To win the fair lady,
To identify himself so that he may reassume his rightful position
The Hero must perform some nearly superhuman deed.
May be performed in the same town (area) the hero lives. He doesn’t have to go anywhere to perform the task.
Think: Jack and the Beanstalk. Adam Sandler in 50 First Dates.
Usually takes the form of an initiation into life
An adolescent coming into maturity and adulthood with all the problems and responsibilities that this process involves.
Three phases: separation,
Hailee Steinfeld in True Grit
Usually combined with any or all of the other archetype situations
The journey is used to send the Hero in search of information or some intellectual truth.
A common employment of the journey archetype is the descent into hell.
Ex: Travelers on an airplane, sea voyage etc.
Describes a descent from a higher to a lower state of being.
Involves spiritual defilement and or loss of innocence and bliss.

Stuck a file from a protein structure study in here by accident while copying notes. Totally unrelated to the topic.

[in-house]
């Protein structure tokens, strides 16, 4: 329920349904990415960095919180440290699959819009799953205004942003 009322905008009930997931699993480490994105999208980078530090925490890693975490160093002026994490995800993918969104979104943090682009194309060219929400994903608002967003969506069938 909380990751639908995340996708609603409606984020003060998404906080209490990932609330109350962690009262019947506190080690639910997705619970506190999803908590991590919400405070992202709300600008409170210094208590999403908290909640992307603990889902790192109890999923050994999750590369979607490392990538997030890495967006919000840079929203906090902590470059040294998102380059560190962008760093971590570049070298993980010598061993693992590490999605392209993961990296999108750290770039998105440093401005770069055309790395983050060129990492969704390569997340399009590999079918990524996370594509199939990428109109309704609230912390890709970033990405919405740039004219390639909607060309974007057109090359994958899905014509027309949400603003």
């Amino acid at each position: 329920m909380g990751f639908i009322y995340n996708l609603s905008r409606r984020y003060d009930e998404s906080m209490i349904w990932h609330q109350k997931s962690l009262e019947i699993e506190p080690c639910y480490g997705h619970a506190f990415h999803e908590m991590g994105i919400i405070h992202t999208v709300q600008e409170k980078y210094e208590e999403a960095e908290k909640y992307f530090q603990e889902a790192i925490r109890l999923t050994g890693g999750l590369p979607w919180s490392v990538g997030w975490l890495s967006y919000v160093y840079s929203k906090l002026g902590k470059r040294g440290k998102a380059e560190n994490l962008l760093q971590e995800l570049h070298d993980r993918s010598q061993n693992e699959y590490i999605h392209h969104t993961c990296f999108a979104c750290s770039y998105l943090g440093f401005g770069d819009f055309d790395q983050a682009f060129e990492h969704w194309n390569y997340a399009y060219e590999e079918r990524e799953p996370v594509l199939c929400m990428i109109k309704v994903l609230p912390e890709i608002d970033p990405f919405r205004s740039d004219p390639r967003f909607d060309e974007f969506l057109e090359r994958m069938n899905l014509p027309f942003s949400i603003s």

The Fall is also usually accompanied by the hero getting kicked out of paradise as a penalty for disobedience
Ex: Popular football player gets caught using steroids and looses his position on the team, his girlfriend and his friends. He must re-evaluate his life and decide what’s really important to him.
Or, when Jack Shephard from Lost goes from being the hero to the JERK in season 4.
Escape from Time
Return to Paradise
The state of perfect timeless bliss enjoyed by man before his tragic fall into corruption and mortality.
Ex: Garden of Eden,
Nature vs. the Mechanistic World
Nature is good
Technology and society are often considered evil.